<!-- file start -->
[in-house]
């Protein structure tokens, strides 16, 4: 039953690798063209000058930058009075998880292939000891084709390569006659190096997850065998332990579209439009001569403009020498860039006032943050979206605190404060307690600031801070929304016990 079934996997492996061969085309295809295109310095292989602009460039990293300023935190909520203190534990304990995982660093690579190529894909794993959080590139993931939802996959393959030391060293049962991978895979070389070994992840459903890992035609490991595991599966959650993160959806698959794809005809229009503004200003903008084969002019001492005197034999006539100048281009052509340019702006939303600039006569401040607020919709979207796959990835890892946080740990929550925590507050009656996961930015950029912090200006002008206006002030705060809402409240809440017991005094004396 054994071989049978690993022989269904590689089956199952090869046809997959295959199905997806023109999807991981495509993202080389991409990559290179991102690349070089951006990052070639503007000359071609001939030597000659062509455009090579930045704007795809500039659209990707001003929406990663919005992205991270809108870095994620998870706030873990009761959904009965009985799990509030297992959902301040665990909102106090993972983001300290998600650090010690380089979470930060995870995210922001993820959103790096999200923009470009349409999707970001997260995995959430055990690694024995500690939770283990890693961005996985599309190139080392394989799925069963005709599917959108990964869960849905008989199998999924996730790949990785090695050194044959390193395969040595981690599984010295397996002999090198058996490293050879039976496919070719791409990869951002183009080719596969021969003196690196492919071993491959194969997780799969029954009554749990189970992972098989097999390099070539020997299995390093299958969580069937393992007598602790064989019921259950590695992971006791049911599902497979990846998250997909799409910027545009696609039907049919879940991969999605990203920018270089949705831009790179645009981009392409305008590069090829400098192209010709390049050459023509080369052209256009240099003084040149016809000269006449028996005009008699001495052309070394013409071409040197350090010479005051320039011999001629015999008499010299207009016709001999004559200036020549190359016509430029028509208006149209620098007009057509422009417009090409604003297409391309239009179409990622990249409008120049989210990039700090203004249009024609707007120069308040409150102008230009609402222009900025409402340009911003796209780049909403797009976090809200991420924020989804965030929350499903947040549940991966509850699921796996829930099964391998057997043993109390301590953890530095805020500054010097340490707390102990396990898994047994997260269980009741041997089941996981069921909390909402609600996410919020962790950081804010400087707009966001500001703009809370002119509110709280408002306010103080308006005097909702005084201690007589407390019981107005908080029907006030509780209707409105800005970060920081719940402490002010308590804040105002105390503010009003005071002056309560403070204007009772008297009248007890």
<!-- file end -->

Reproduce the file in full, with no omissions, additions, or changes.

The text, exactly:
[in-house]
């Protein structure tokens, strides 16, 4: 039953690798063209000058930058009075998880292939000891084709390569006659190096997850065998332990579209439009001569403009020498860039006032943050979206605190404060307690600031801070929304016990 079934996997492996061969085309295809295109310095292989602009460039990293300023935190909520203190534990304990995982660093690579190529894909794993959080590139993931939802996959393959030391060293049962991978895979070389070994992840459903890992035609490991595991599966959650993160959806698959794809005809229009503004200003903008084969002019001492005197034999006539100048281009052509340019702006939303600039006569401040607020919709979207796959990835890892946080740990929550925590507050009656996961930015950029912090200006002008206006002030705060809402409240809440017991005094004396 054994071989049978690993022989269904590689089956199952090869046809997959295959199905997806023109999807991981495509993202080389991409990559290179991102690349070089951006990052070639503007000359071609001939030597000659062509455009090579930045704007795809500039659209990707001003929406990663919005992205991270809108870095994620998870706030873990009761959904009965009985799990509030297992959902301040665990909102106090993972983001300290998600650090010690380089979470930060995870995210922001993820959103790096999200923009470009349409999707970001997260995995959430055990690694024995500690939770283990890693961005996985599309190139080392394989799925069963005709599917959108990964869960849905008989199998999924996730790949990785090695050194044959390193395969040595981690599984010295397996002999090198058996490293050879039976496919070719791409990869951002183009080719596969021969003196690196492919071993491959194969997780799969029954009554749990189970992972098989097999390099070539020997299995390093299958969580069937393992007598602790064989019921259950590695992971006791049911599902497979990846998250997909799409910027545009696609039907049919879940991969999605990203920018270089949705831009790179645009981009392409305008590069090829400098192209010709390049050459023509080369052209256009240099003084040149016809000269006449028996005009008699001495052309070394013409071409040197350090010479005051320039011999001629015999008499010299207009016709001999004559200036020549190359016509430029028509208006149209620098007009057509422009417009090409604003297409391309239009179409990622990249409008120049989210990039700090203004249009024609707007120069308040409150102008230009609402222009900025409402340009911003796209780049909403797009976090809200991420924020989804965030929350499903947040549940991966509850699921796996829930099964391998057997043993109390301590953890530095805020500054010097340490707390102990396990898994047994997260269980009741041997089941996981069921909390909402609600996410919020962790950081804010400087707009966001500001703009809370002119509110709280408002306010103080308006005097909702005084201690007589407390019981107005908080029907006030509780209707409105800005970060920081719940402490002010308590804040105002105390503010009003005071002056309560403070204007009772008297009248007890």